When the Giants held Ezekiel Elliott to 51 rushing yards on 20 carries in the opening game of the season, they knew they had accomplished something.

“I didn’t think that was going to be the case for him all year,” Giants linebacker Jonathan Casillas said this past week.

He admitted, however, that he had no idea how right he would be.

“I didn’t think,” he added with a chuckle, “he would be leading the league in rushing.”

Yet here we are, Week 14 of the NFL season, and Elliott is the most dangerous ground weapon in the NFL. The fourth overall selection in this year’s draft leads the NFL in rushing attempts (263) and yards (1,285) and is second in rushing touchdowns (12) and yards from scrimmage (1,607). Since the Giants held him to 51, he has not been held under 83 by any opponent. He had a streak of four straight games with at least 134 rushing yards in each and is averaging 4.9 yards per carry.

Mathematically, at the rate of 4.9 yards per carry, the Cowboys could just hand him the ball on every play and, with a lucky spot, hardly ever face a third down!

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No wonder he’s the leading candidate for both NFL Offensive Rookie of the Year and NFL Most Valuable Player.

“He’s running all over everybody,” Giants defensive tackle Damon Harrison said. “He’s a real good back. From the very first time we played against him, we all said: ‘That guy is going to be a player in this league.’ That seems to be true up to this point.”

At least one of the Giants knew long before that Sept. 11 introductory meeting that Elliott would be this productive in the pros. Giants first-round pick Eli Apple was his teammate at Ohio State and witnessed the precursor to this performance.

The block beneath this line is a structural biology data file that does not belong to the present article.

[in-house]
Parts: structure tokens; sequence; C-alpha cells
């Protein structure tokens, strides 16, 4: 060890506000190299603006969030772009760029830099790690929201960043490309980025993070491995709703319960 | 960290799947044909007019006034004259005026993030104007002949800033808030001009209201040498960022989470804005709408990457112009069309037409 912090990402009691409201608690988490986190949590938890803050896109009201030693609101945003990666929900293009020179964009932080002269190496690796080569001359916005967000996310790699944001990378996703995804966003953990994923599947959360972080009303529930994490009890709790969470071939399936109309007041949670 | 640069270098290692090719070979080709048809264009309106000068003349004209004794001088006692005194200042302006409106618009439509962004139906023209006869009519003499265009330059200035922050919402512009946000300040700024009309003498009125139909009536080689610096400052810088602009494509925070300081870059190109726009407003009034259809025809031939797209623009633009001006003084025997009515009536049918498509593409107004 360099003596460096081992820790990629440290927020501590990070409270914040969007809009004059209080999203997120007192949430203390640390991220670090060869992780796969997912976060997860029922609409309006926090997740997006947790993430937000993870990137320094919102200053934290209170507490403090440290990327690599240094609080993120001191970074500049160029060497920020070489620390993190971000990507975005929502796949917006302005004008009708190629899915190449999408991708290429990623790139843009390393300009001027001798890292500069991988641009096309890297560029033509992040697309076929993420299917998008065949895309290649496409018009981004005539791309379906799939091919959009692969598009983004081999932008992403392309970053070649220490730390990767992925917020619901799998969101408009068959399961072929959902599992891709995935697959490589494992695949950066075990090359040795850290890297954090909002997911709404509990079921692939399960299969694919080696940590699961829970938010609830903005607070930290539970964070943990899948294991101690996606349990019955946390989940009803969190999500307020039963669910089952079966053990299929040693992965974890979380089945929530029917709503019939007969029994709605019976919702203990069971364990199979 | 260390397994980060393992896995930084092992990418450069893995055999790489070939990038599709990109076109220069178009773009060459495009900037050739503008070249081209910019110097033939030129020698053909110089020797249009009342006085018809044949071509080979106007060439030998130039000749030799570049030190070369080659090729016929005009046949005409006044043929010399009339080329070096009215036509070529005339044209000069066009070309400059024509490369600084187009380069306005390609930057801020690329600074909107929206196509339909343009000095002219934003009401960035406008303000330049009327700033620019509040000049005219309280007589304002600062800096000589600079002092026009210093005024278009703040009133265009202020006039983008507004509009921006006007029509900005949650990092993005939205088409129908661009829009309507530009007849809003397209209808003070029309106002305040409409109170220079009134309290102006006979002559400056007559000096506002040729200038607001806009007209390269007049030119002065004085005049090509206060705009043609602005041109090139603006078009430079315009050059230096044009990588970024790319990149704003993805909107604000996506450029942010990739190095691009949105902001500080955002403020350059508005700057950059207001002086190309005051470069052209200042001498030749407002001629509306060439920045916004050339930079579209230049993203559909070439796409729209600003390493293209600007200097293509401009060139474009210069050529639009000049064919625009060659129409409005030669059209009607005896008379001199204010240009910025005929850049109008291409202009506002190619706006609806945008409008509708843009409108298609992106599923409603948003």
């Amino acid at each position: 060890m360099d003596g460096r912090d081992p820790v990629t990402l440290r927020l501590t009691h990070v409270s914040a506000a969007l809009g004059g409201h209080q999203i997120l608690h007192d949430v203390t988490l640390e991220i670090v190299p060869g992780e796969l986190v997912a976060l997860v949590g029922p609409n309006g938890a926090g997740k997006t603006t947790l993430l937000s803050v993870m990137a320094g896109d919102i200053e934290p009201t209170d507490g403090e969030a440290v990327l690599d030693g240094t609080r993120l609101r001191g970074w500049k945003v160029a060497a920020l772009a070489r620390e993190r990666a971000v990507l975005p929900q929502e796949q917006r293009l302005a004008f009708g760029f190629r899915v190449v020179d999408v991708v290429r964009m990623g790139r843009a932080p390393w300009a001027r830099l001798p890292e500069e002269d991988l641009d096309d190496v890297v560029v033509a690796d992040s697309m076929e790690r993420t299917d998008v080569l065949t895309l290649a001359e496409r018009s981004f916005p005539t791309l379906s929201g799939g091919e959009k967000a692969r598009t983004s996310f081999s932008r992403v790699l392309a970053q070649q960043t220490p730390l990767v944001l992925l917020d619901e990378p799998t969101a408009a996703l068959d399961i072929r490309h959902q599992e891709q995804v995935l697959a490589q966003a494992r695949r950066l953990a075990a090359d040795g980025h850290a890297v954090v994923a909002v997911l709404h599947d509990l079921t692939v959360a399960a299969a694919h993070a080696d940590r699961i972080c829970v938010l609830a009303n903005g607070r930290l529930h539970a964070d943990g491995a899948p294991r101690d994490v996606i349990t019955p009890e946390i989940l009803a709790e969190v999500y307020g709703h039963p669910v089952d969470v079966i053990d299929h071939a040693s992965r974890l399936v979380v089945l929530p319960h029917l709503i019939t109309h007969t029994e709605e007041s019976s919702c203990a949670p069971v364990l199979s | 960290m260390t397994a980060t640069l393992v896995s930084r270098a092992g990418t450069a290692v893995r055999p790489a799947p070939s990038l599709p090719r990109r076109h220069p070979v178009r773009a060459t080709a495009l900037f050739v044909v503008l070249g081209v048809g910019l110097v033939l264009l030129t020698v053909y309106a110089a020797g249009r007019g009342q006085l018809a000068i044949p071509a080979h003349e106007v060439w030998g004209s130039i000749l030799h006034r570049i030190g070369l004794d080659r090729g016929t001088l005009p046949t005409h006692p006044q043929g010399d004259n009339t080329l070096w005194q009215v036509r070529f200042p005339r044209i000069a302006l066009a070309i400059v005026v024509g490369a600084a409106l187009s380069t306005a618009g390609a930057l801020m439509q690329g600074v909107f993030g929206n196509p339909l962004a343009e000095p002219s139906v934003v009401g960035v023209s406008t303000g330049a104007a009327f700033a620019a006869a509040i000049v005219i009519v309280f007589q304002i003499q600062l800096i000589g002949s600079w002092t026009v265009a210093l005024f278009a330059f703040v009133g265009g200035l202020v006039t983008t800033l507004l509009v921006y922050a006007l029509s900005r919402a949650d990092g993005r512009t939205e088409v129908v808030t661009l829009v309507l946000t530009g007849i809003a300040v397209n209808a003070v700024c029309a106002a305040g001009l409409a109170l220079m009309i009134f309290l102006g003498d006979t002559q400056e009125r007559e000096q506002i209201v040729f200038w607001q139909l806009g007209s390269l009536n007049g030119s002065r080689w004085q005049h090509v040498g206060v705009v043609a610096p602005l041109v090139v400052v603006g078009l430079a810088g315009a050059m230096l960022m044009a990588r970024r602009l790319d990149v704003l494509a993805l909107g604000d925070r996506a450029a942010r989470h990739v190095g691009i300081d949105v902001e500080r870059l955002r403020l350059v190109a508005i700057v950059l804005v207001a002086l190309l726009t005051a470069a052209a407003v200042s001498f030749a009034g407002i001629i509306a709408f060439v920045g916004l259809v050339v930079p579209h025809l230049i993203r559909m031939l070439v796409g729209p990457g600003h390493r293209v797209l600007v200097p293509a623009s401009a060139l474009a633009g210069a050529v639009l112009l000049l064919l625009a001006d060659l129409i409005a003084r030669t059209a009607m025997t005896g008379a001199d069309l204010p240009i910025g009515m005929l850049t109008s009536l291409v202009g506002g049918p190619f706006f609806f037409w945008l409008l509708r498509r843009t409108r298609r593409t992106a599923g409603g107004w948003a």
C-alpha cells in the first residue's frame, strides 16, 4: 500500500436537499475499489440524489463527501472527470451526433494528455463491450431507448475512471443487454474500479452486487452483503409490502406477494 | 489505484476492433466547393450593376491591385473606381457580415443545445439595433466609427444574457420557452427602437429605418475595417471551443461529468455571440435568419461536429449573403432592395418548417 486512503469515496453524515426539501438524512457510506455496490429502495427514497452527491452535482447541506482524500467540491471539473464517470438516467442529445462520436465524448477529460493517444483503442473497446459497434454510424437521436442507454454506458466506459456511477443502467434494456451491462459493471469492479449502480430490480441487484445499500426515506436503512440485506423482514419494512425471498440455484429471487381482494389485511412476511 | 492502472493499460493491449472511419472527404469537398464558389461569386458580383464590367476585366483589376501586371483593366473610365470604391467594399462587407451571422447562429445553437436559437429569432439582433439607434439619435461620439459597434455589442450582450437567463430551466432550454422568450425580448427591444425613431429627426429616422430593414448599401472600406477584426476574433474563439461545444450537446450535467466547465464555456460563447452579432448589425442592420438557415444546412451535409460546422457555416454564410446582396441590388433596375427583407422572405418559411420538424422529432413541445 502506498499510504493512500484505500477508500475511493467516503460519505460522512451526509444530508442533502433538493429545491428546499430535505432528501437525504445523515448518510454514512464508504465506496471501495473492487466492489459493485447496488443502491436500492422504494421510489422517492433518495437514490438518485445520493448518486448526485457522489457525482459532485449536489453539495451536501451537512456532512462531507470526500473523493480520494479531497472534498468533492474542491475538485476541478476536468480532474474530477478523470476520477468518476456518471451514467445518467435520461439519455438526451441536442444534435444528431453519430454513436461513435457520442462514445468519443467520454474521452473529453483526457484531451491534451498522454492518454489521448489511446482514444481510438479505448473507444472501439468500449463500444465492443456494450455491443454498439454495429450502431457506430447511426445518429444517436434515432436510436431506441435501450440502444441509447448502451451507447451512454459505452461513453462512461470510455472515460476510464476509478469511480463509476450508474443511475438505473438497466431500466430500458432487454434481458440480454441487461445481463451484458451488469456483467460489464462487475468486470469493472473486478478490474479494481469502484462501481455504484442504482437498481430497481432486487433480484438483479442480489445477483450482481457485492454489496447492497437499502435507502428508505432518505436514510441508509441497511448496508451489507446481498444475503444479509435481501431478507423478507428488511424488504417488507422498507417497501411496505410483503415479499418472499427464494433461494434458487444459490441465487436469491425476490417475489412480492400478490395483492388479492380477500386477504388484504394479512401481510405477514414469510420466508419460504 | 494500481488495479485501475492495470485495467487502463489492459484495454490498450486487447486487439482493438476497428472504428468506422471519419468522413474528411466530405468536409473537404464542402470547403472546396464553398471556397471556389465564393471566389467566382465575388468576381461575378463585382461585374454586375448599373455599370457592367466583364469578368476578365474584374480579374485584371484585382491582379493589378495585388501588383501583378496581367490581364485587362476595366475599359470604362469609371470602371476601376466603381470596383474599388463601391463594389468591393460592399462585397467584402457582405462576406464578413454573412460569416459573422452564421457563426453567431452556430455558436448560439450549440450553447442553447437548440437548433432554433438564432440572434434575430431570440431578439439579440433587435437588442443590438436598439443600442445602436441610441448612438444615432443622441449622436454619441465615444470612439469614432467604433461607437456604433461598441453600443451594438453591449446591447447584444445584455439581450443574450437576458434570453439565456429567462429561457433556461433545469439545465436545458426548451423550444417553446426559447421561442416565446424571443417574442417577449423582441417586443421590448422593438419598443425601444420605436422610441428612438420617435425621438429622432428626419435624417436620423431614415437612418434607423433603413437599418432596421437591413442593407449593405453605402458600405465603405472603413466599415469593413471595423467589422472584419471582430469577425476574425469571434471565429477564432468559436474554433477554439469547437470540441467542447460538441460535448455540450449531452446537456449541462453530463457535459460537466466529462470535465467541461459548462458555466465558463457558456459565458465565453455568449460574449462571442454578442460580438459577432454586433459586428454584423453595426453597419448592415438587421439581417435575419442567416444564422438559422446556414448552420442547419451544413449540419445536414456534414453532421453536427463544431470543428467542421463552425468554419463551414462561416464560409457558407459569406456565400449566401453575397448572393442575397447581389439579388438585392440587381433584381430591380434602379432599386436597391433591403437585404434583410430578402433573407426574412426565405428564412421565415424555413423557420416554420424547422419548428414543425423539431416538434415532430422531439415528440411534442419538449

“It was expected,” Apple said. “He’s always been a good baller, so I’m not surprised at all.”

The Cowboys are the only team in the NFL that runs the ball more often than it passes it. If you ask Elliott, he has very little to do with that.

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“I think all of my success is due to the offensive line,” Elliott said. “Those guys, they work their tails off and they get everything started. It’s great running behind those guys. They’re beasts. They’re the best at what they do.”

And they’ve made Elliott the best this year, too.

The Giants are coming off a game against Le’Veon Bell of the Steelers in which he became the first back to reach 100 yards against them this season. Elliott, though, presents a different challenge.

“He’s an all-around back,” Casillas said. “He’s different from the back we played last week. But these are the cream of the crop guys. Very, very good backs. [Elliott] is a very patient runner but he can get to the outside. He can present a lot of things and you have to be gap-sound and technique-sound.”

“He’s fast enough and big enough,” defensive coordinator Steve Spagnuolo said of Elliott. “He runs over people. He doesn’t necessarily try and run around people. Great backs are all like this. They get better and better as the game goes.”

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The Giants, like Elliott himself, aren’t ready to give the rookie all of the credit.

“A little bit of that has to do with the offensive line,” Spagnuolo said of the success. “They have a good offensive line. A good offensive line with a talented running back is a tough duty.”

“He’s a good back, he has a great offensive line,” Casillas said. “Everyone talks about how good of a back he is but [Darren McFadden] had a lot of yards last year as well and Alfred Morris does good whenever he’s in as well. I’m not saying it doesn’t matter what back is in there, because it does, but the O-line is pretty damn good.”

Grudgingly, the Giants may admit, so is Elliott.

“He is more of a conventional downhill running back,” Casillas said. “He just does it a lot better than everybody else.”